By Admin | October 27, 2004

The corporation as we know it has only been an institution of note for the last century or so. The 14th Amendment, which (among other things) instigated the concept of the corporation as “person,” and the Industrial Revolution led directly to the growth of the huge multinationals so prevalent today. In “The Corporation,” based on Joel Bakan’s book The Corporation: The Pathological Pursuit of Profit and Power, seeks to examine the way in which corporations function, their impact on the world of today, and what may be in store for the future.

Billed as a “critical inquiry” into the workings of modern corporations, it is nevertheless pretty easy to see where the filmmakers’ sympathies lie. After some basic history, intercut with occasionally too-cute pop culture imagery, “The Corporation” settles into a groove by examining past and present abuses by the likes of Liz Claiborne, Wal-Mart, and Nike. Even more effective is their tactic of applying the psychiatric DSM IV diagnostic tool to corporations, detailing their inherent psychopathy. Corporations, we are reminded repeatedly, have no responsibility other than profit, and are therefore their categorization as “persons” may not be entirely accurate. Specifically, their reckless disregard for the safety of others would be considered criminal behavior by actual human beings.

Directors Mark Achbar and Jennifer Abbott effectively disarm the viewer with their relatively humorous prologue, which makes the later segments concerning damage to the biosphere, the alarming trend in genetic patents, and the increasing subversion of government authority all the more disconcerting. The film also makes potent use of interview footage, including such figures as economist Milton Friedman, Noam Chomsky, Ray Anderson – CEO of Interface, the world’s largest carpet manufacturer, who aims to make his company entirely sustainable by the year 2020. On the other side, executives from Goodyear and Shell are given ample opportunity to hang themselves. I thought at first that more viewpoints from the corporate side should have been offered, though most likely any other executive types would’ve stuck to the party line.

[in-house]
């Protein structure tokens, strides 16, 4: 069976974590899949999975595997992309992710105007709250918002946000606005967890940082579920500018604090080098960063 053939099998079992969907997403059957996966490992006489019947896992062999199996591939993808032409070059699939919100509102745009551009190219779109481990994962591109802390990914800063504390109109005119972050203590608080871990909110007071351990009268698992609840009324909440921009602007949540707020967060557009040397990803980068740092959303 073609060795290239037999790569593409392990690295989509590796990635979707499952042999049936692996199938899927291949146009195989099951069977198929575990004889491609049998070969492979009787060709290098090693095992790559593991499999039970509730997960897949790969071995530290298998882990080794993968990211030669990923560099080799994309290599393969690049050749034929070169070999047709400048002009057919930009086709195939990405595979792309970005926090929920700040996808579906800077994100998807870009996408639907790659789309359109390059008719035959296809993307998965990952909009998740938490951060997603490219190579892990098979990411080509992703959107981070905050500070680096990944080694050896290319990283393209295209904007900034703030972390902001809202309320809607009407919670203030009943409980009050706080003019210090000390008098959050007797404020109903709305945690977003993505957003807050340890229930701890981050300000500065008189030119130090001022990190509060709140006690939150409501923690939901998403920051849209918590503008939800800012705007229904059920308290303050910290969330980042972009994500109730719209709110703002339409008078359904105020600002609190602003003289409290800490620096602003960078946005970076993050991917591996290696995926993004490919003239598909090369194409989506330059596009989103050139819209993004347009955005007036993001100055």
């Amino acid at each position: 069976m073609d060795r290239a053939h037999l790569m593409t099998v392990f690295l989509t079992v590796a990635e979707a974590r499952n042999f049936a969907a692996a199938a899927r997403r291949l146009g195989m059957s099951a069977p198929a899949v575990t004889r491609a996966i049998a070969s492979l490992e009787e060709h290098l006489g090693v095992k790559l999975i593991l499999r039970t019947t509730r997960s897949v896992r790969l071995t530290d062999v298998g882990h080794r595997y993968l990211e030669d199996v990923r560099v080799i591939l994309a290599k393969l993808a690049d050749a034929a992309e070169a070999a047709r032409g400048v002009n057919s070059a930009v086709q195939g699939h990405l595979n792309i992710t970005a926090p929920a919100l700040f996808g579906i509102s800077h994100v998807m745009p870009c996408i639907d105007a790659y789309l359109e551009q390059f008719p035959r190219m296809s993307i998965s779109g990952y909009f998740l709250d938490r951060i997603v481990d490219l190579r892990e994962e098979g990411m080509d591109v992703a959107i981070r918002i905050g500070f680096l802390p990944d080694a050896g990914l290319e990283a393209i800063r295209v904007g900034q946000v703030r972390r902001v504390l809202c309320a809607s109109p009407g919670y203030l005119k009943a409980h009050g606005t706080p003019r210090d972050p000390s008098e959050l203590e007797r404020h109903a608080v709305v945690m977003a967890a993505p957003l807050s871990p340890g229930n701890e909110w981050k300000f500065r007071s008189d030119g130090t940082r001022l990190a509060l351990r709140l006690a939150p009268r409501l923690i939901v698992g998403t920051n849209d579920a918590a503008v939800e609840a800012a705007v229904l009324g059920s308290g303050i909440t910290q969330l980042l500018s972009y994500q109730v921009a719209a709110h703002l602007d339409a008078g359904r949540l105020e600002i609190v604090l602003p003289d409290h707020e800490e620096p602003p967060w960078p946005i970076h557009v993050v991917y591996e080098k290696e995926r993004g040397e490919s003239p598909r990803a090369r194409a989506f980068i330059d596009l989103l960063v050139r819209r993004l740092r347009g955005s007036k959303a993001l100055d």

There’s also an eye-opening account of the efforts made by Fox to kill an investigative report by local Florida journalists about Monsanto’s use of dangerous bovine growth hormones to stimulate milk production. The reporters sued after being fired for refusing to alter their report once Monsanto threatened “dire consequences” for the network should the story run unaltered.

Perhaps the most disturbing part of “The Corporation” concerns manipulative marketing tactics used by companies to target children and the use of undercover marketing. The latter seems less outrageous when held against the use of such concepts as “the nag factor” to encourage kids to pester their parents for toys and trips to Chuck E. Cheese.

“The Corporation” attempts to end on an up note, discussing the occasional success of grass roots efforts like those of a small town in Bolivia, whose population stood up to Bechtel’s efforts to privatize their water supply. Given the weight of what has come before, however, it’s difficult to feel much optimism. “The Corporation” is powerful, infuriating, and ultimately sobering. Make an effort to see it.
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